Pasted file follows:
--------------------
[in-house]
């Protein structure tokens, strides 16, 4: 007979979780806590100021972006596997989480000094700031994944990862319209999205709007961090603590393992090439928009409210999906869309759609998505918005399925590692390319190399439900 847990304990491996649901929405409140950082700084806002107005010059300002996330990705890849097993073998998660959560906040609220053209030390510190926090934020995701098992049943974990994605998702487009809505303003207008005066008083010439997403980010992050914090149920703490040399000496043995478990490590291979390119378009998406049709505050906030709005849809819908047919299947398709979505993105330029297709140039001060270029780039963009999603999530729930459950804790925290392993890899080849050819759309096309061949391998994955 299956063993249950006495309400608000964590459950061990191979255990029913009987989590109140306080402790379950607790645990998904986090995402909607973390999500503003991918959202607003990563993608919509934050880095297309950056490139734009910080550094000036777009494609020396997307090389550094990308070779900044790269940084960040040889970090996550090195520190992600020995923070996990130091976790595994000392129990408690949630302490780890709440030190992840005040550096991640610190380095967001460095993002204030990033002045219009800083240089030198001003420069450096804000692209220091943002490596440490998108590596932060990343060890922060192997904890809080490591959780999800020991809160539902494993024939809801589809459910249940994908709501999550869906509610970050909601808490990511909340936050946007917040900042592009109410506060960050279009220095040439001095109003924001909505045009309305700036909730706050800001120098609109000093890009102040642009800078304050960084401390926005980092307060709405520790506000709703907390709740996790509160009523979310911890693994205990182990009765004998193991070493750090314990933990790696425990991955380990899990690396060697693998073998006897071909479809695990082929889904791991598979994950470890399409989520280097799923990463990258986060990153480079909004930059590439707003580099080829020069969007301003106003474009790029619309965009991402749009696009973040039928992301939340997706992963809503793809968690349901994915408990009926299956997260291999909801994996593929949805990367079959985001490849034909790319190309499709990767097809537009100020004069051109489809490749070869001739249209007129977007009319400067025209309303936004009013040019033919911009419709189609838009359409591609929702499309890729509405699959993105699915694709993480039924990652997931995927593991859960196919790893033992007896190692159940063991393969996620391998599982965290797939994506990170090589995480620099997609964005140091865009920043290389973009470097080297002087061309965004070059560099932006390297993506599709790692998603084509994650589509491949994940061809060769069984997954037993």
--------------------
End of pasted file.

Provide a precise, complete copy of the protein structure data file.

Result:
[in-house]
């Protein structure tokens, strides 16, 4: 007979979780806590100021972006596997989480000094700031994944990862319209999205709007961090603590393992090439928009409210999906869309759609998505918005399925590692390319190399439900 847990304990491996649901929405409140950082700084806002107005010059300002996330990705890849097993073998998660959560906040609220053209030390510190926090934020995701098992049943974990994605998702487009809505303003207008005066008083010439997403980010992050914090149920703490040399000496043995478990490590291979390119378009998406049709505050906030709005849809819908047919299947398709979505993105330029297709140039001060270029780039963009999603999530729930459950804790925290392993890899080849050819759309096309061949391998994955 299956063993249950006495309400608000964590459950061990191979255990029913009987989590109140306080402790379950607790645990998904986090995402909607973390999500503003991918959202607003990563993608919509934050880095297309950056490139734009910080550094000036777009494609020396997307090389550094990308070779900044790269940084960040040889970090996550090195520190992600020995923070996990130091976790595994000392129990408690949630302490780890709440030190992840005040550096991640610190380095967001460095993002204030990033002045219009800083240089030198001003420069450096804000692209220091943002490596440490998108590596932060990343060890922060192997904890809080490591959780999800020991809160539902494993024939809801589809459910249940994908709501999550869906509610970050909601808490990511909340936050946007917040900042592009109410506060960050279009220095040439001095109003924001909505045009309305700036909730706050800001120098609109000093890009102040642009800078304050960084401390926005980092307060709405520790506000709703907390709740996790509160009523979310911890693994205990182990009765004998193991070493750090314990933990790696425990991955380990899990690396060697693998073998006897071909479809695990082929889904791991598979994950470890399409989520280097799923990463990258986060990153480079909004930059590439707003580099080829020069969007301003106003474009790029619309965009991402749009696009973040039928992301939340997706992963809503793809968690349901994915408990009926299956997260291999909801994996593929949805990367079959985001490849034909790319190309499709990767097809537009100020004069051109489809490749070869001739249209007129977007009319400067025209309303936004009013040019033919911009419709189609838009359409591609929702499309890729509405699959993105699915694709993480039924990652997931995927593991859960196919790893033992007896190692159940063991393969996620391998599982965290797939994506990170090589995480620099997609964005140091865009920043290389973009470097080297002087061309965004070059560099932006390297993506599709790692998603084509994650589509491949994940061809060769069984997954037993």